Exercise intolerance is a component of heart failure (HF) syndrome. We aimed to identify the defects in skeletal muscle mitochondria which may contribute to the development of peripheral myopathy. Subsarcolemmal (SSM) and interfibrillar (IFM) mitochondria were isolated from gastrocnemius muscle of control dogs (N = 5) and dogs with pacing-induced HF (N = 5). The measurement of integrated mitochondrial function (oxidative phosphorylation) and of individual activities of mitochondrial electron transport chain (ETC) complexes was complemented with the assessment of the amount and activity of the components of the phosphorylation apparatus. Both populations of skeletal muscle mitochondria isolated from HF have significantly decreased ADP-stimulated (state 3) respiratory rates with complex I, II and III substrates. The decrease in respiratory rates of skeletal muscle SSM are neither relieved upon collapsing the mitochondrial potential with an uncoupler nor increased in the presence of maximal ADP concentrations showing a defect in the ETC, which needs further investigation. In contrast, respiratory rates of skeletal muscle IFM from HF were relieved with the uncoupler and partially improved in the presence of maximal ADP concentrations. In these IFM, alterations in the phosphorylation apparatus were detected with a decreased amount of ANT isoform 2 and increased amount of isoform 1. The IFM dysfunction may be explained by this shift in ANT isoforms. In conclusion, pacing-induced HF causes a decrease in the oxidative phosphorylation of skeletal muscle mitochondria due to defects in the ETC and phosphorylation apparatus.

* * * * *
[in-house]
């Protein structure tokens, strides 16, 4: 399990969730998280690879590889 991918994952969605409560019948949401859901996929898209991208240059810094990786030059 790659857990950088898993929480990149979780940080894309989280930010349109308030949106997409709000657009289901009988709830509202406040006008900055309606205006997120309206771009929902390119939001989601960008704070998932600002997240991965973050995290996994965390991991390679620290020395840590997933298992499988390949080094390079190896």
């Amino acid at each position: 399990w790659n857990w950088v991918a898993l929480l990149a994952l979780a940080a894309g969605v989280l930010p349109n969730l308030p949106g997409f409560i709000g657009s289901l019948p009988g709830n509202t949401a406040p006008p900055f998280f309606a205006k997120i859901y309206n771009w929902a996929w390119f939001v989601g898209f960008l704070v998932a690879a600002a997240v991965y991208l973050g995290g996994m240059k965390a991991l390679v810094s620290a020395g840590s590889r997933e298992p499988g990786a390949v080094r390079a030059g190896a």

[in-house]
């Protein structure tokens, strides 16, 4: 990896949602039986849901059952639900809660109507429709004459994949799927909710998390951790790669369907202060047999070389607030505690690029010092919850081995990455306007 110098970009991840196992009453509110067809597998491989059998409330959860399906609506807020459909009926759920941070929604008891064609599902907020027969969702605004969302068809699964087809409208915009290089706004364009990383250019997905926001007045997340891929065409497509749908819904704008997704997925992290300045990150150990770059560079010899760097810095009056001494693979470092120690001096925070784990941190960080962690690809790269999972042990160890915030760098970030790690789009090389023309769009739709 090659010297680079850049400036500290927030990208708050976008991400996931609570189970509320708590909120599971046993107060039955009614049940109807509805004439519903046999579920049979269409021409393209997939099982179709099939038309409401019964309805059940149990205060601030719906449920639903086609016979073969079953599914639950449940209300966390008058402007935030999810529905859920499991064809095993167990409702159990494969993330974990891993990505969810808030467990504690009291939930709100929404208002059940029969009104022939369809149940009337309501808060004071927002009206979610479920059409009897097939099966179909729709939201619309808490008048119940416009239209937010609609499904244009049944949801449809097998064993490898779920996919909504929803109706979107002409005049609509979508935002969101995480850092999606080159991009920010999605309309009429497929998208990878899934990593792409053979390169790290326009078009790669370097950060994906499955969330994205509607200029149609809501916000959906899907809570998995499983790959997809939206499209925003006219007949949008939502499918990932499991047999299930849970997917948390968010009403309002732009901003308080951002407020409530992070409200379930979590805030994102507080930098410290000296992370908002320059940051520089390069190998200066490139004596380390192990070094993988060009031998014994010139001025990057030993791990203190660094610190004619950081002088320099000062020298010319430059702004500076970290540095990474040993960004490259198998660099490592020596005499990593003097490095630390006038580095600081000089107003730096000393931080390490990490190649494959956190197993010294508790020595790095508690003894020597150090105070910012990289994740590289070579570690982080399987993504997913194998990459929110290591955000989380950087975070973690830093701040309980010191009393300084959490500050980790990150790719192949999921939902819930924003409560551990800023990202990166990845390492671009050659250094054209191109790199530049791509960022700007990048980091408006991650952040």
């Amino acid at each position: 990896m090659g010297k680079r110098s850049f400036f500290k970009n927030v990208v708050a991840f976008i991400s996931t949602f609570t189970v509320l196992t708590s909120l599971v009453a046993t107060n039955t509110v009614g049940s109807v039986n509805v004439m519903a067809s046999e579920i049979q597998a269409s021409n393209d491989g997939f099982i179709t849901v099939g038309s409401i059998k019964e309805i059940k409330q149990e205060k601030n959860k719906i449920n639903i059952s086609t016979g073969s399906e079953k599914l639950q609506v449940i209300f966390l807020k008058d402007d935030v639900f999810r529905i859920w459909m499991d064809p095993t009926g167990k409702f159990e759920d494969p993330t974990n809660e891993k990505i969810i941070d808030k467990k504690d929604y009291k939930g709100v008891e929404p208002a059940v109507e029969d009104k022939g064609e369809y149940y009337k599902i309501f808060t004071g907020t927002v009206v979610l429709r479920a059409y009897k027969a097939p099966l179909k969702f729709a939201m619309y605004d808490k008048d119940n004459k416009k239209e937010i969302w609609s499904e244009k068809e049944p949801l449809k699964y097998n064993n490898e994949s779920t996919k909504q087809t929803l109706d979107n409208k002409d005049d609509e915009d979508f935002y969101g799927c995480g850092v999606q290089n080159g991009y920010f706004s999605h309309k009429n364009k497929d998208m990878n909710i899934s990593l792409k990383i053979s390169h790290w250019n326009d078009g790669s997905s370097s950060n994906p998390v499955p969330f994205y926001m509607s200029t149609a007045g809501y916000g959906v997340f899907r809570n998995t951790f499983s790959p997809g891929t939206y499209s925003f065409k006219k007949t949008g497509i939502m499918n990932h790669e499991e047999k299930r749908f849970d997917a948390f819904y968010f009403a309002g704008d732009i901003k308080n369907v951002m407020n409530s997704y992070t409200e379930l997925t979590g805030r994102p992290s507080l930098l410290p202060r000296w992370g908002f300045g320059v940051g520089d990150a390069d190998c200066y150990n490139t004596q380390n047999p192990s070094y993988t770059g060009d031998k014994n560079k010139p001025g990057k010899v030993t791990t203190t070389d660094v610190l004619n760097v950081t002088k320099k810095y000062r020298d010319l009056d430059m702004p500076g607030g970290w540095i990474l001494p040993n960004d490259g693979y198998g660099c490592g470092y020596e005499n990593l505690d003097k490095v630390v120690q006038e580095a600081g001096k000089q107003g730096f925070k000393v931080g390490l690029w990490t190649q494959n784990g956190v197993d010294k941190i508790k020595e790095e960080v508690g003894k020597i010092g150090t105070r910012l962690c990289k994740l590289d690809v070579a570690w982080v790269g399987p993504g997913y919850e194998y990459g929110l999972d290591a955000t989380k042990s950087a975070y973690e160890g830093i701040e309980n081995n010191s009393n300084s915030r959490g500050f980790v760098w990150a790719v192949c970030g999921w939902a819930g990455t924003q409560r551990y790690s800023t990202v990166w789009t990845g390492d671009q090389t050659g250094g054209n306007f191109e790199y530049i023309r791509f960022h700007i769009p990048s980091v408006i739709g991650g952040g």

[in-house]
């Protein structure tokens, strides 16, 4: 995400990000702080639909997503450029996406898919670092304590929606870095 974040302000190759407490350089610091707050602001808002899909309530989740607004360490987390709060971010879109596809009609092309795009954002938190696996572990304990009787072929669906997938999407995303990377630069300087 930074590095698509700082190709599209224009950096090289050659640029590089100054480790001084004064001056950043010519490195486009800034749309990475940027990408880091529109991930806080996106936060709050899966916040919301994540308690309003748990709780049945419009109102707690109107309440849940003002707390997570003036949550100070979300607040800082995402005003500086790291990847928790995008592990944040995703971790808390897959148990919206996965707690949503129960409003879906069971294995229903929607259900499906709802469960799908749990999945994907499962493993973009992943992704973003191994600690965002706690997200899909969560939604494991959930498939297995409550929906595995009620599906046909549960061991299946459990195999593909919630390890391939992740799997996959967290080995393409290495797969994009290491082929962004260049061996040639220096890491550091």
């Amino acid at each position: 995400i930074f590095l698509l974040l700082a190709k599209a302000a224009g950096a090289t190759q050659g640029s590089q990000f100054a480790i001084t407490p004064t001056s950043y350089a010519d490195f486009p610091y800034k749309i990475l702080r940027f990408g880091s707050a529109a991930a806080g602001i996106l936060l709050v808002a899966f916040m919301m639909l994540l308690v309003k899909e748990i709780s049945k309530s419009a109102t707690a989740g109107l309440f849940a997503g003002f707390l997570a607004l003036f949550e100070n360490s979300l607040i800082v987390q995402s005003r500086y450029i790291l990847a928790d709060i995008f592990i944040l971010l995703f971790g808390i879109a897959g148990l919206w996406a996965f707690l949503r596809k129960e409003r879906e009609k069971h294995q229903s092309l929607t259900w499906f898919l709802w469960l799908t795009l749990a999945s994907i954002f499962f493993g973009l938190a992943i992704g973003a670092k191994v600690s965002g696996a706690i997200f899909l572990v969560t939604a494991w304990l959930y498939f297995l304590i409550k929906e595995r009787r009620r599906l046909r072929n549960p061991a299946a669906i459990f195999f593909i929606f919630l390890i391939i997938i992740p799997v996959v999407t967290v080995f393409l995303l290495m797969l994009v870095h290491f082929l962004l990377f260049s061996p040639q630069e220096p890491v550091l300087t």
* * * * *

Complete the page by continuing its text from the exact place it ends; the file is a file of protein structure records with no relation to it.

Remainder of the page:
- Adenine nucleotide translocase
- Heart failure
- Oxidative phosphorylation
- Skeletal muscle